In an unusual partnership, General Electric and National Geographic Channel have jointly produced a six-part science and technology series whose episodes feature A-list directors, actors and narrators.
Sorry to be the bearer of bad news, but you won't see a girl rotate her head while in the throes of demonic possession in "Exorcism: Live!" on Destination America.
If a full-season order is interpreted as immunity against cancellation, then the networks are expressing confidence in a number of new shows that premiered just in the last few weeks.
More than other networks, ABC seems obsessed with the past. "Wicked City," premiering Tuesday, seems to have been dropped randomly into the early '80s just for the hell of it.
We're in the midst of the new fall season, and for all intents and purposes the introductory portion ends this week -- but not with a bang.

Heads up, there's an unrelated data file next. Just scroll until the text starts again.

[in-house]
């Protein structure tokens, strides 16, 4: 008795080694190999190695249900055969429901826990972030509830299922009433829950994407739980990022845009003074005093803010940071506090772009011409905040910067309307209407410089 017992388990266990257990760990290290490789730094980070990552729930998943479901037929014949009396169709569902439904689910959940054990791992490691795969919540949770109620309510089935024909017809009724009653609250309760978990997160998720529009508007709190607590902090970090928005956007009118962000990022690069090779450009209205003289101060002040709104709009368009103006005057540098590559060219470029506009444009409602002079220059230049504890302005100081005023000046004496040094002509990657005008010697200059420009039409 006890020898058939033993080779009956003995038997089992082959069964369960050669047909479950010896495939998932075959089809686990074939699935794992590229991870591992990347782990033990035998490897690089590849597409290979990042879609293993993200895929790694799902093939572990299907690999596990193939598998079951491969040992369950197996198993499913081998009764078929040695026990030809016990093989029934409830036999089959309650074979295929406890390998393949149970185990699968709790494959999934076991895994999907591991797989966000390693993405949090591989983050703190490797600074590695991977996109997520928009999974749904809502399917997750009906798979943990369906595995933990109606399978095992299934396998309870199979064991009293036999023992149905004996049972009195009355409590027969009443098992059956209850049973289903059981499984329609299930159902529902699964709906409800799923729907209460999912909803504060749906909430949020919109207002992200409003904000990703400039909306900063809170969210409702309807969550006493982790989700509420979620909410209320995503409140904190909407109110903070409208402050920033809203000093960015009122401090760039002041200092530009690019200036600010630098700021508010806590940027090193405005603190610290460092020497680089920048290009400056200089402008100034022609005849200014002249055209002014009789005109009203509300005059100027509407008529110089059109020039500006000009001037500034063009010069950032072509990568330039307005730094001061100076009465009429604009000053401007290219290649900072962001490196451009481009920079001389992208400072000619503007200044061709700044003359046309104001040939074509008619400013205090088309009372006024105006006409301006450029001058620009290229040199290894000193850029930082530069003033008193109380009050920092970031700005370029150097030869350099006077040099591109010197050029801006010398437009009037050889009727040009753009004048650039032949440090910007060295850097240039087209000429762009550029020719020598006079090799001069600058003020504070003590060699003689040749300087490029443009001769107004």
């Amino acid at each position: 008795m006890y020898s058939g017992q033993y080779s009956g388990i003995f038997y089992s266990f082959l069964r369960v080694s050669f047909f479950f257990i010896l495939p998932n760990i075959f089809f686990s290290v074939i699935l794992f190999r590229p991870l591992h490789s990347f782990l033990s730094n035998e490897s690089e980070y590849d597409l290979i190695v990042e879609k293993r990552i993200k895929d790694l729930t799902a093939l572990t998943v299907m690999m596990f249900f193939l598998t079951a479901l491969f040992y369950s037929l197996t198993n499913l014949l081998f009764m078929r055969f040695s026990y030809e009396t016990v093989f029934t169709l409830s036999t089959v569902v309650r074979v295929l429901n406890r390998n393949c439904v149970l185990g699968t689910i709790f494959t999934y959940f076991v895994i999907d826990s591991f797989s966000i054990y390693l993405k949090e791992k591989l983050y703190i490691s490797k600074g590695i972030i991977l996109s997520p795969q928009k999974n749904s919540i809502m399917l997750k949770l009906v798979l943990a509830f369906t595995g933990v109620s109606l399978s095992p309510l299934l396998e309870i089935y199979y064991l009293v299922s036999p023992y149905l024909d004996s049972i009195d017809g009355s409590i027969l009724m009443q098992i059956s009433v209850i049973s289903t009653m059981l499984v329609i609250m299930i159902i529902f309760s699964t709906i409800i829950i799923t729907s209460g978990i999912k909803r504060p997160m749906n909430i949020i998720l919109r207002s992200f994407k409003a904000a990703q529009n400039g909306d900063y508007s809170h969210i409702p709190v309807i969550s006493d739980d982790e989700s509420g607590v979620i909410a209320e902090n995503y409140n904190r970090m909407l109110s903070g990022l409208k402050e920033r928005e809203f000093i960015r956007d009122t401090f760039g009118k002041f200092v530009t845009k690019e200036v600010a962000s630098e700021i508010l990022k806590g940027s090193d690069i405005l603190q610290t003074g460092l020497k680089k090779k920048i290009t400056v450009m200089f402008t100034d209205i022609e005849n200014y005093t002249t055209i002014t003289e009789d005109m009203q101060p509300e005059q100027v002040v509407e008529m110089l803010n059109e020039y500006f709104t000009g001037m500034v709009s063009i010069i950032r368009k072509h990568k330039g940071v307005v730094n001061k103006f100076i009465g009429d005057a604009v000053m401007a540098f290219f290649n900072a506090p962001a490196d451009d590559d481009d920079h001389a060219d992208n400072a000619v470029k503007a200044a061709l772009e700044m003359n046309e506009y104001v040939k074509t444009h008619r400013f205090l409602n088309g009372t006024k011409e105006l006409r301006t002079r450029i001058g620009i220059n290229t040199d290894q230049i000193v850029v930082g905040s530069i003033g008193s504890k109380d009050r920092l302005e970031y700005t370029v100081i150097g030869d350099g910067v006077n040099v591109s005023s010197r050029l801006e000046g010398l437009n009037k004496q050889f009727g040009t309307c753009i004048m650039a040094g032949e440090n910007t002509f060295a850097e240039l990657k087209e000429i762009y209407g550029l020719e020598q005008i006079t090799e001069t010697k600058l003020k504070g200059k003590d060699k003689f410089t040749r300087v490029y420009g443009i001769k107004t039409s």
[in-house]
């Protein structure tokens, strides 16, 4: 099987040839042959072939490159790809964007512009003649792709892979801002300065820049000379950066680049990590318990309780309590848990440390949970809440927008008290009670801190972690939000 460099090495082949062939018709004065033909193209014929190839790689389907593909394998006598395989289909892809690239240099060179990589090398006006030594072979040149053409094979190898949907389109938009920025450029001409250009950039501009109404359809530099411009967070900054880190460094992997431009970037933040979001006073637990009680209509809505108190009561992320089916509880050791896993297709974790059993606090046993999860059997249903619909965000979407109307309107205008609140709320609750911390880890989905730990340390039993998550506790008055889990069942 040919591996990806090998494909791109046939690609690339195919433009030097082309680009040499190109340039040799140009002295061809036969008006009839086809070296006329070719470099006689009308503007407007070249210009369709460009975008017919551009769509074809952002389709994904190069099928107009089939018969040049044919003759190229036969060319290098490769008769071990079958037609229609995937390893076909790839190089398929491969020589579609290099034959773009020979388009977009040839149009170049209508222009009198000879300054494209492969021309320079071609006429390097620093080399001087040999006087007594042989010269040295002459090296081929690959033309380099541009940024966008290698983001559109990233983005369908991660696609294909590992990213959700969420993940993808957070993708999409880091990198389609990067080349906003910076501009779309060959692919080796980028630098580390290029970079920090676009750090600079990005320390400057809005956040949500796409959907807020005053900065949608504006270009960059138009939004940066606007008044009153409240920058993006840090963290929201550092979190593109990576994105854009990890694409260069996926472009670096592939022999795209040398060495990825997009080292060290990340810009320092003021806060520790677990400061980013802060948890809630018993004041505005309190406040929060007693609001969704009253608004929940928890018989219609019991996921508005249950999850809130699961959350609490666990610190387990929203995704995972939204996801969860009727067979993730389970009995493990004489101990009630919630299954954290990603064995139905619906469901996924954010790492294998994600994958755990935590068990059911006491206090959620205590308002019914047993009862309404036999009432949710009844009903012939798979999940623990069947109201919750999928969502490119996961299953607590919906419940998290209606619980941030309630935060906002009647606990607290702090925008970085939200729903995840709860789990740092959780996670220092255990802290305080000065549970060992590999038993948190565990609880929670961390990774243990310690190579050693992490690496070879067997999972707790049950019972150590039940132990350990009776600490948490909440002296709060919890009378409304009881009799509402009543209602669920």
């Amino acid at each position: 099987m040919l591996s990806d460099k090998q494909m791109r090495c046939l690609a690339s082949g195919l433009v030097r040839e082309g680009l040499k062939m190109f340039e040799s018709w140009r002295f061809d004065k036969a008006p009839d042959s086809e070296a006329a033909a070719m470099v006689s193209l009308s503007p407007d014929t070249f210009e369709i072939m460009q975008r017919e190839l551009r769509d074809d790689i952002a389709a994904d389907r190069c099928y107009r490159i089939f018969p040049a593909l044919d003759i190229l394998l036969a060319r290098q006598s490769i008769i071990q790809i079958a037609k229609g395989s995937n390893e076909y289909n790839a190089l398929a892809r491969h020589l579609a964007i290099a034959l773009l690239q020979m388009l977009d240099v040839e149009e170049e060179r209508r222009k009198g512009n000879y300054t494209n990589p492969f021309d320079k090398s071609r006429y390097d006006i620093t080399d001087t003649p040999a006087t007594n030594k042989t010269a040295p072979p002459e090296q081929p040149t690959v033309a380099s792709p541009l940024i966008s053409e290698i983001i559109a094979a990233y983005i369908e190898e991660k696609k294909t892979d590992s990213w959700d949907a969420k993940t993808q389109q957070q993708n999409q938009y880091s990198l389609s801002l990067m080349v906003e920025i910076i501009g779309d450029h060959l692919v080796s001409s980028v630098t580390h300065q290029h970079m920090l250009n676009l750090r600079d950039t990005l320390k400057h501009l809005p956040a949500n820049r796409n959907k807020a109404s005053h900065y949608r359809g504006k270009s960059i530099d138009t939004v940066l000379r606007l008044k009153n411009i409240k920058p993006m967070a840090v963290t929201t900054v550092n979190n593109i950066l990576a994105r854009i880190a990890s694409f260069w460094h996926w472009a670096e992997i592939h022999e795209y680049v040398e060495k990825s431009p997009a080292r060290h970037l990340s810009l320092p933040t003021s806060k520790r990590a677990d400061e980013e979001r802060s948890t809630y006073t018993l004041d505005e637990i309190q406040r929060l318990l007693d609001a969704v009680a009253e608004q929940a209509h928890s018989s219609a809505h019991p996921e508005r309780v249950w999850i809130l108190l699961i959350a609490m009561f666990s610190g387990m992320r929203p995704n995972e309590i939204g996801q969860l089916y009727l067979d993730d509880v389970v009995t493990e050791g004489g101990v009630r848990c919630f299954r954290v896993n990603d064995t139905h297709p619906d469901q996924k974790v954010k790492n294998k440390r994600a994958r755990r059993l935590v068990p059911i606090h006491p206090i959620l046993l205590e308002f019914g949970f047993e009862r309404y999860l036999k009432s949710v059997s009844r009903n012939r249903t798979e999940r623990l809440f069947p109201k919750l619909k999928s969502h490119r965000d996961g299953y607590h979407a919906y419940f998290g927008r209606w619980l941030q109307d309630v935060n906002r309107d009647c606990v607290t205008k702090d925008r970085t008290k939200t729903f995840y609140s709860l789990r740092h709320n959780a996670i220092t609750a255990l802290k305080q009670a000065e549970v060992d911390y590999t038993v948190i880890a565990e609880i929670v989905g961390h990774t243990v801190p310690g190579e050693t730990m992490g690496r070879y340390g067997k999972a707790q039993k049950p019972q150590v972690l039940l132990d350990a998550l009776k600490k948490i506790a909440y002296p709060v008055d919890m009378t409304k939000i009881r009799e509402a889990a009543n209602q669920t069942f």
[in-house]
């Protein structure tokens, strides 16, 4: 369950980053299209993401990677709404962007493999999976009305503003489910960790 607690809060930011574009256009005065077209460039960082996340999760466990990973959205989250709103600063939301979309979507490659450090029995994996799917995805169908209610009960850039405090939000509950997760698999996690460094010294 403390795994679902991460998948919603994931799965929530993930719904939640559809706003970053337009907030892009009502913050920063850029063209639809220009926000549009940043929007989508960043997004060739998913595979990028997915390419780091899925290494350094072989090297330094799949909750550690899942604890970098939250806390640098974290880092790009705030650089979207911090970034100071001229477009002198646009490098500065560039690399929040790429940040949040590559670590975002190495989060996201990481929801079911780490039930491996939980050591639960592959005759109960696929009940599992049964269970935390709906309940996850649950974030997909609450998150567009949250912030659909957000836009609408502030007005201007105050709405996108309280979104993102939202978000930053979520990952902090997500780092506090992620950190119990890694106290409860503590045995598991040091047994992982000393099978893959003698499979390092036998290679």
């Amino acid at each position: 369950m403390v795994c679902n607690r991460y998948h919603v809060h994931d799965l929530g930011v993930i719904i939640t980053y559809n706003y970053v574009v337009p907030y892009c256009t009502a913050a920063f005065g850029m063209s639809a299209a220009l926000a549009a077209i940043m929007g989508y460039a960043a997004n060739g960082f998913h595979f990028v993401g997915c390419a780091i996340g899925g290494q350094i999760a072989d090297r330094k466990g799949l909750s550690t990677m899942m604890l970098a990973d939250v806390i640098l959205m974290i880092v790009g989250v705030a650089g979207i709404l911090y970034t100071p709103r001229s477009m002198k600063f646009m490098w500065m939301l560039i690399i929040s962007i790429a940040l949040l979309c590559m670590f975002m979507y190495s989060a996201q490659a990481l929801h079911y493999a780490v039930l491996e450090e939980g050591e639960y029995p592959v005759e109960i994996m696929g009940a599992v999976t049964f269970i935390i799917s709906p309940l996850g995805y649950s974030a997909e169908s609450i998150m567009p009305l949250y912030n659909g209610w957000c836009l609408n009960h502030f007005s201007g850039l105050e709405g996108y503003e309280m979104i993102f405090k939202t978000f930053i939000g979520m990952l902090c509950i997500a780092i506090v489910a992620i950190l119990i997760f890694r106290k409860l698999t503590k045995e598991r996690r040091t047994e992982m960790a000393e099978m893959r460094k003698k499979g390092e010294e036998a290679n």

The pilot episode of ABC's "Wicked City," premiering on Oct. 27, is an hour-long exercise in meaningless and gratuitous sex and violence -- sometimes in the same unwatchable scenes.
IBM's Watson commercials are reviving memories of one of the best TV stories of 2011: The IBM supercomputer's three-day battle with two "Jeopardy!" champions.
A new "Supergirl" arrives Monday from the doomed planet Krypton, with great powers that she keeps secret until she reveals herself about 20 minutes into the premiere episode.
Although heralded as having the potential to ignite a revival of variety-style entertainment on prime-time TV, "Best Time Ever" has mediocre ratings, and no one's really talking about it.
In its 26th go-round, "The Simpsons" packs an awful lot into one half-hour "Treehouse of Horrors" Halloween special. Most notable is the piling on of references to past "Simpsons" history in this year's annual anthology of horror stories airing this coming Sunday.